I’ve oft repeated that the design of these comics is to show what can’t be shown. To tell the stories that can’t be told. Usually, this is because they couldn’t tell these stories with the budget available. In this case, though, the story couldn’t be told simply because they didn’t want to tell it. Because this is an honest to goodness Wade-centric story. A story that treats her character to a back story, introducing her parents as more than just a couple of extras.
It’s a little bold, too. In the opening pages, we’re treated to an infant doused in its parent’s blood— an image even more intriguing once we discover that said infant is supposed to be Wade.
This is a big deal! The Sliders comics are taking a step in the direction of having their own voice! To put their own stamp on the series, and make us debate whether or not they’re “canon” or not. (Okay, we won’t do that. If we had the choice of what is “Canon” in Sliders, “The Chasm” would eat a dick.) But still, to posit that those doubles of Wade’s parents we saw in “Post Traumatic Slide Syndrome” were actually doubles of Wade’s foster parents (no wonder she was so convinced that place was Home— in fact, the whole thing kind of falls flat when you think that the best test for checking if you’re Home would be just to have Wade call her house and see which set of Parents answer the phone).
Anyways, the comic has the theory that Wade’s parents were hippies, who were gunned down by overzealous National Guards at an anti-nuclear power rally. First off, sure, in the 80s Americans were totally being gunned down by the National Guard. But second, that’s a pretty far out reason for Wade’s hippy-dippy nature (or at least Season One Wade’s nature. Season Two’s nature I guess is the violence part coming out). It’s a pretty large revelation to throw out of the blue, but I’m going to go against everything you’d expect me to say and I’m going to tell you that I think it works more than it doesn’t.
Part of the reason this comic gets away with its bold direction is having Wade give Remmy a passionate infodump that was goofy panels of her wearing U2 shirts and having Cure posters:
No, I’m kidding (sort of). But the Double-A story of this comic is totally crazy, and having A) Wade dealing with these past demons, B) having to confront them head on when she runs into doubles of her biological parents, and C) having to do all of this while on a corporate space station is a lot for one comic to handle, double size or no.
But seriously, there are some pretty radical concepts here: on this Earth, “scientists” or whatever developed some vegetation that took over the whole planet? But then businesses like, bought space or something? And now the human race lives on a bunch of tiny shitty space stations that are like a mix of Blade Runner and Silent Running. Which is fine, both those movies are pretty alright.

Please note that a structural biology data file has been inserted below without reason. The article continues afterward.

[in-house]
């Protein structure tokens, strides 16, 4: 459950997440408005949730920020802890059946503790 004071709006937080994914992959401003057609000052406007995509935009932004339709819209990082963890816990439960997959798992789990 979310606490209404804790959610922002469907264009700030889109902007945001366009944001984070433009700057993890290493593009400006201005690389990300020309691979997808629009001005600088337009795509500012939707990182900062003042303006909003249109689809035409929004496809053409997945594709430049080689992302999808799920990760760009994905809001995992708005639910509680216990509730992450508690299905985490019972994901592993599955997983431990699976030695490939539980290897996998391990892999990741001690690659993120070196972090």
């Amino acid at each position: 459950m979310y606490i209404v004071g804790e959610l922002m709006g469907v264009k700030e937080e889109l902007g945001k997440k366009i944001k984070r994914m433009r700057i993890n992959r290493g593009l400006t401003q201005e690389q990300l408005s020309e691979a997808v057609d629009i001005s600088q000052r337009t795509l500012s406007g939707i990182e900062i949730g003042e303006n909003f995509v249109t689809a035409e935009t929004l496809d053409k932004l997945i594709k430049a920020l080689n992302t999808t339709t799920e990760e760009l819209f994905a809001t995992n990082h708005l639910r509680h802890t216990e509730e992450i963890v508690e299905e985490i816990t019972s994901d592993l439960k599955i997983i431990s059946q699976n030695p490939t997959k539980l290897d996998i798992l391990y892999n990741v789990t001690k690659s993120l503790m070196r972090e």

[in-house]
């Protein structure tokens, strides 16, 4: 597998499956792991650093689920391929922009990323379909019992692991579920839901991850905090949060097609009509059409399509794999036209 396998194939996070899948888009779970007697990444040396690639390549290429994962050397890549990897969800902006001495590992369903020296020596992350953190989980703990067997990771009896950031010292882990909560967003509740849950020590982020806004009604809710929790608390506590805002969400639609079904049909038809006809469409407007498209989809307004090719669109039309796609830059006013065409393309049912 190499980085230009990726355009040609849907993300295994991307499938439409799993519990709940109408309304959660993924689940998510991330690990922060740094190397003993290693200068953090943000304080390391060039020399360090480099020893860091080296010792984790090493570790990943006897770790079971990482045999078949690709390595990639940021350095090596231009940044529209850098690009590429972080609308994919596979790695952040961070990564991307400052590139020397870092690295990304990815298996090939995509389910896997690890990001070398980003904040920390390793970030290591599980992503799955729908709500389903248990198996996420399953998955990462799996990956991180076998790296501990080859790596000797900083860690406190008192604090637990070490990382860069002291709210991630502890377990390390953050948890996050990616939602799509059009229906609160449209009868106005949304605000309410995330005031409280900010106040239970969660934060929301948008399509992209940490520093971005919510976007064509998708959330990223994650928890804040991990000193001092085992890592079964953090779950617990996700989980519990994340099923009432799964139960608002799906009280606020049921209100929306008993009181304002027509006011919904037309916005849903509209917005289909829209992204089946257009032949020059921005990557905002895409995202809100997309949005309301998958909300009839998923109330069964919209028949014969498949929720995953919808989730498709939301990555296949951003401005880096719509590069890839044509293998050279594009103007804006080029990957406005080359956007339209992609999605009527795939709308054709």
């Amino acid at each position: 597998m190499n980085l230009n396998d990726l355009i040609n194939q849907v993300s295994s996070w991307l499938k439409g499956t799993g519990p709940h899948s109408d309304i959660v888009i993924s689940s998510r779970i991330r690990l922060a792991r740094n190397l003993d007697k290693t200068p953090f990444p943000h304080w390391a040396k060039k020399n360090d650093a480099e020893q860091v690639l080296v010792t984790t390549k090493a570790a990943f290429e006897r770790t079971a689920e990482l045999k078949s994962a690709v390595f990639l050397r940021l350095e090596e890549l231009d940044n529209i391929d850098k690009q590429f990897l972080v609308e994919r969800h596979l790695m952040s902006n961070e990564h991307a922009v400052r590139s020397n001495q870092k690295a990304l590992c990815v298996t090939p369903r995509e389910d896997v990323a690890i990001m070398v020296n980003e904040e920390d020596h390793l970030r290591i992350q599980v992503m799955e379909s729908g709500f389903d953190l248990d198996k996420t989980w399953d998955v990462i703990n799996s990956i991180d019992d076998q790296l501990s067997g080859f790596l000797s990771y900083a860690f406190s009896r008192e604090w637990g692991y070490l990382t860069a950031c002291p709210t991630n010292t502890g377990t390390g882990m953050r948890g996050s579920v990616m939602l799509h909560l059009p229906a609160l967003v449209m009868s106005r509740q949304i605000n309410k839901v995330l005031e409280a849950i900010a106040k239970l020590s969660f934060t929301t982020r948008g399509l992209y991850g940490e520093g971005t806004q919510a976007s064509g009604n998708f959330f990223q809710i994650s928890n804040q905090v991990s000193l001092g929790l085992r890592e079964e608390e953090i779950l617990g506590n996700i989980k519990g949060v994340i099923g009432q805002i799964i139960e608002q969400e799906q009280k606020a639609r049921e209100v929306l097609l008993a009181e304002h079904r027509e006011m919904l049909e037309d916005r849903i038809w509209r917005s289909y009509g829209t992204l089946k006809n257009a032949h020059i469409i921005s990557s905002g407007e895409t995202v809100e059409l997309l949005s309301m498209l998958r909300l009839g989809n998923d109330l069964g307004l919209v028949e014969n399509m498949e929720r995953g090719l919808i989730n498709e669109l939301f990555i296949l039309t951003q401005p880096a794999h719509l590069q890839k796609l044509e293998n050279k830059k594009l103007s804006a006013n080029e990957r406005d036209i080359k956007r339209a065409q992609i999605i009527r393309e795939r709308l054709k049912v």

So it turns out that these space stations are slums. And in an idea that we’ll return to soon, Multibiz (the company that owns all this shit), doesn’t really have people’s best interests in mind. They’re there to make a profit, and people in Space live their lives in dept and dishonor. (So if you know what I’m talking about, this comic is basically “Season’s Greedings” in Space. Which is definitely not a bad thing! [This also brings up the point that this comic is definitely supposed to take place in Season Three, which is interesting, but I’m going to have to ignore those kinds of hints until we get to them in the show.])
Here’s the thing. The more that I read through (that’s past-tense read [at this point, at least]), the more I become surprised by this comic. Because everything that’s come before this tries to taint my experience of this comic. I want to hate it. But I can’t. And maybe that’s because there’s an alt-Bennish, and an alt-Pavel, or because Young Wade loves the Cure.
But really it’s because, unlike every other comic, this one is about something. It strikes the same balance between ‘message’ and ‘enlightenment’ that the show does on it’s best days. Yes, it comes off a little preachy, but it’s really more subtle than most hours of TV are. Plus, the moment when the rebels alert the Space Station dwellers that MultiBiz created the vegetation that destroyed Earth by burning a message into the rainforest so they could read it from Space is kind of awesome.
And of course, there’s Wade. And there’s even Wade’s parents, who have two defined arcs that intertwine over our-Wade. And Wade gets an extra day with her parents that isn’t brutally maudlin. It’s an honestly satisfying conclusion. Which after “Blood & Splendor” is shocking.
That’s the funny thing about his particular comic. The entire series tried to be action— it tried to be Season Three. But here we have a comic that takes place in that oh-so-derided of Seasons, and it strikes an emotional balance we haven’t seen since Season One. Quinn even says the words “luck of the draw” in the comic. So you just know it’s on the right track.
It’s certainly true that these comics are generally pretty bad. But they’re a part of Sliders, and we can’t deny them. They won’t waste your time. They are, much like the show itself, extremely indebted to the time they were made, and must be judged by the criteria of the mid-90s. For most of you Sliders die-hards out there, these are probably the last thing you’ve never seen. So, just like Wade gets to spend more time with her Parents in “Deadly Secrets,” so do you all get one more day with these people. Cherish it.
Okay, guys, that’s it for the comics!
Next week, Quinn takes “loves thyself” a little too seriously (Double Cross).
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